The latter is actually an artistic process and a whole other kettle of fish. It can certainly miss but often covers that don't really hit are better and more interesting artistic expressions than covers that are kinda just mimicry. I think of Warpaint's cover of Bowie's "Ashes To Ashes". Bowie's version is a stunning masterpiece of the pain of addiction wrapped in cutting-edge art-pop. Warpaint's version captures none of the pain in Bowie's version and, in fact takes a completely different tonal approach to the song, practically turning it into Shoe-gaze, even though it hits many of the same musical beats. Is it as good as Bowie's? Of course not. But not because it's not the same. It's actually quite a good song in its own right. In fact, I have one friend who prefers it.
That's how I feel about Hammer's Frankenstein, Dracula, Mummy, and Werewolf movies. They take a very different approach than the source material, even if they hit some or even many of the same beats. Horror Of Dracula is wildly different from Dracula (the movie and the book, for that matter).
WARNING: "early-film spoiler" spoilers below
They jumble characters around, make Jonathan Harker a vampire-hunter from Jump Street, and kill him off fairly early on in the first act.
And they give it a very different tone. It's shocking and bloody and violent and sexy and very gothic and stylish and red, oh so red. But it's awesome in its own way.
Curse Of Frankenstein was the same.
"We're gonna remake Frankenstein."
"Well, they kinda did the hell outta Frankenstein, are we just gonna mimic it and hope for the best or are we gonna bring something new to it?"
"Oh, we're gonna bring something new to it, alright."
"Yeah, like what?"
"What if instead of the monster being a cautionary tale of a positive scientific obsession getting away from Victor, "the modern Prometheus", Victor was actually a sociopath to begin with and it just took the obsession of creating life to unmask it? I mean, wasn't Pretorius actually the more interesting character in Bride Of Frankenstein?"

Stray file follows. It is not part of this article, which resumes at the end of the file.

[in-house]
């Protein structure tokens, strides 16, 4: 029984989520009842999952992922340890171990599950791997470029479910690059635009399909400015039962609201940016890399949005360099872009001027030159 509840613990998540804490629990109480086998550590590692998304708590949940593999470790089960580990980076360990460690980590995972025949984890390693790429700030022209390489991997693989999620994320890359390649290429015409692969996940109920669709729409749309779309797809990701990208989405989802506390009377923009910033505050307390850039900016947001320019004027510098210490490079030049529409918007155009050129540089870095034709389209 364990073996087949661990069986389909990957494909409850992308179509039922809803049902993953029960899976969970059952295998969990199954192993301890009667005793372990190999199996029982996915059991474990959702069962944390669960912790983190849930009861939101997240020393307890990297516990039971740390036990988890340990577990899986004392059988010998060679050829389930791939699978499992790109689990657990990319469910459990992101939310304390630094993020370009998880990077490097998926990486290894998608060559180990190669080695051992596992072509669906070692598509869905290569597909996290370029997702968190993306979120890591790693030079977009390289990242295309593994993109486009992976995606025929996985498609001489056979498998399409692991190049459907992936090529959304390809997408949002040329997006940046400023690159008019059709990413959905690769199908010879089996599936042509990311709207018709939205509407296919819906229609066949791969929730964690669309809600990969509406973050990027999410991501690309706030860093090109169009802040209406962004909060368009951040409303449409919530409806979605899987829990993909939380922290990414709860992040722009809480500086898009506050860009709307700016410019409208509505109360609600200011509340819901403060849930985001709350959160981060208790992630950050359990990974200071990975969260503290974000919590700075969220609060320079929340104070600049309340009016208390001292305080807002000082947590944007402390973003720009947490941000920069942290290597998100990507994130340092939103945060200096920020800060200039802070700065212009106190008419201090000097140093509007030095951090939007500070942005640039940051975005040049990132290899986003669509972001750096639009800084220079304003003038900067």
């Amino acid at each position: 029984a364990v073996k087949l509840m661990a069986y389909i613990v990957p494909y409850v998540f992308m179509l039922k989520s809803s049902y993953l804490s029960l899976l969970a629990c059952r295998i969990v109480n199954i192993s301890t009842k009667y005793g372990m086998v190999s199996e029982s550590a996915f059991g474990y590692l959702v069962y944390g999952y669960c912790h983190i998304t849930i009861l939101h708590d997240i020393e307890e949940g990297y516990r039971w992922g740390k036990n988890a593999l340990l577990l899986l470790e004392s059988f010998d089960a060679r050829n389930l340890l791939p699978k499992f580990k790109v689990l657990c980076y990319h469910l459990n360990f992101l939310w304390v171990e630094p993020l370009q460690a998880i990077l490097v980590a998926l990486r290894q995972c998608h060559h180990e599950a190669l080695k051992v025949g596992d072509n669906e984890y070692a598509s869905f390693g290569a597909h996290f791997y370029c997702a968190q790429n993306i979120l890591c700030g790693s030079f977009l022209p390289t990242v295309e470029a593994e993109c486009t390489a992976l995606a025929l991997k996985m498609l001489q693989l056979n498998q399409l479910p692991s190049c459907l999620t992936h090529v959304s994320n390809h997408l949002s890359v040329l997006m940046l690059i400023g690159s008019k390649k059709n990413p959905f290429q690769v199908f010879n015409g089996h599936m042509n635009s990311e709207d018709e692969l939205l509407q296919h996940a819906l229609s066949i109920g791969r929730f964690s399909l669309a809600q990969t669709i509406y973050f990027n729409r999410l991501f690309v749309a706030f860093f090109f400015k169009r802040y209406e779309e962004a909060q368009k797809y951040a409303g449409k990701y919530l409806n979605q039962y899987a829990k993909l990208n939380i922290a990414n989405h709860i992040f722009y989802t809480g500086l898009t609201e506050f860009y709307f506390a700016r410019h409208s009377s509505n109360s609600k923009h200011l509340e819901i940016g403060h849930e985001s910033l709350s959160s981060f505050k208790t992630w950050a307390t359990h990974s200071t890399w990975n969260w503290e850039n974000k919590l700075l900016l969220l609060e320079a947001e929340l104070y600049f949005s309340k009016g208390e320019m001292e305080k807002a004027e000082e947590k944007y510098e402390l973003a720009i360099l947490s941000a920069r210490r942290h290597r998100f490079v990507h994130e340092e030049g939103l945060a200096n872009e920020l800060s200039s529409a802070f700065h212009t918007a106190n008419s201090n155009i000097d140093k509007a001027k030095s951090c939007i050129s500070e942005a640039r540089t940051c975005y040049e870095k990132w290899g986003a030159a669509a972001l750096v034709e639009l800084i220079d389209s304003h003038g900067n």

"You had my curiosity. Now you have my attention."
"And what if the monster was more of a killing machine, like in Bride Of Frankenstein, where he says he hates life and kills multiple innocents? But even more so. Like, he's miserable and he suffers so he just kills everything he sees?"
"Why, I declare...!"
"Also, what if we had, like, bright-red blood, severed limbs, and eyeballs and shit? I mean, on-screen?I"
"Dude. I have a husband's bulge."


Edit - I forgot I meant to agree with you about the older professor. It's a 1-for-1 subversion of The Bride Of Frankenstein in that here the old mentor scientist shows up and is this lovable guy while Victor is the sociopath, as opposed to Pretorius the sociopath showing up and blackmailing Victor into doing the bad thing in BoF. And it is a pretty shocking scene of violence given the time and also the time-period in the film and all the quaint Victorian manners.
And yes, the brain might already have been damaged, but I also think it's interesting how the monster becomes more of a mindless killing machine after he's shot in the head and Victor has to repair the brain and resurrect him again.



Post Script - As a doctor, it’s always hilarious to see actors portray doctors. The shit that comes out of their mouths. I ain’t mad about it. It’s adorable.
And honestly, I like to think of doctors the way Atkins portrays
This is kinda how I feel whenever I see anything computer related on film
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This is kinda how I feel whenever I see anything computer related on film
I'll bet. My buddy, who's a lawyer, read that and texted me that he feels the same way about lawyers in movies. It's just a thing. Honestly, it does bug me, not that they are misportraying doctors in my case, but that they don't take the time to achieve the authenticity, whatever the field may be.



I agree with you but I think just disagree whether it's a positive or a negative.